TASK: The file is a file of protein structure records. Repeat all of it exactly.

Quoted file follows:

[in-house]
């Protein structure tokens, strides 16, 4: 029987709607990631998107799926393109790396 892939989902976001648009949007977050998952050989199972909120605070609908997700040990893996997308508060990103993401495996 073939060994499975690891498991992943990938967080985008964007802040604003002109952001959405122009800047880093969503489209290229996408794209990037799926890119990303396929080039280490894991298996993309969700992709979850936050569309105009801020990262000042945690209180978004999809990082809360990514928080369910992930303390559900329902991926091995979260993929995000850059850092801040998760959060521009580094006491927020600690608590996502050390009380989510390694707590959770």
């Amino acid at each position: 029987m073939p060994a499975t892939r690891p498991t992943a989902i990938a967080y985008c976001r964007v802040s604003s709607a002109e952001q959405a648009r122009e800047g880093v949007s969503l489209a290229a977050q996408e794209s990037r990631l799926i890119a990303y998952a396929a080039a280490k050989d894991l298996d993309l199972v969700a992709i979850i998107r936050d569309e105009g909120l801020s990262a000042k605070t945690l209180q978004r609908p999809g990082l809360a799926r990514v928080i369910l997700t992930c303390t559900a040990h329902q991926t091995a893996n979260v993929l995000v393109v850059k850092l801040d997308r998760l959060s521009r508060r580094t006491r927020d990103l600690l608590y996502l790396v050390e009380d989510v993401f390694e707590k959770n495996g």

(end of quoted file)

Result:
[in-house]
């Protein structure tokens, strides 16, 4: 029987709607990631998107799926393109790396 892939989902976001648009949007977050998952050989199972909120605070609908997700040990893996997308508060990103993401495996 073939060994499975690891498991992943990938967080985008964007802040604003002109952001959405122009800047880093969503489209290229996408794209990037799926890119990303396929080039280490894991298996993309969700992709979850936050569309105009801020990262000042945690209180978004999809990082809360990514928080369910992930303390559900329902991926091995979260993929995000850059850092801040998760959060521009580094006491927020600690608590996502050390009380989510390694707590959770």
């Amino acid at each position: 029987m073939p060994a499975t892939r690891p498991t992943a989902i990938a967080y985008c976001r964007v802040s604003s709607a002109e952001q959405a648009r122009e800047g880093v949007s969503l489209a290229a977050q996408e794209s990037r990631l799926i890119a990303y998952a396929a080039a280490k050989d894991l298996d993309l199972v969700a992709i979850i998107r936050d569309e105009g909120l801020s990262a000042k605070t945690l209180q978004r609908p999809g990082l809360a799926r990514v928080i369910l997700t992930c303390t559900a040990h329902q991926t091995a893996n979260v993929l995000v393109v850059k850092l801040d997308r998760l959060s521009r508060r580094t006491r927020d990103l600690l608590y996502l790396v050390e009380d989510v993401f390694e707590k959770n495996g």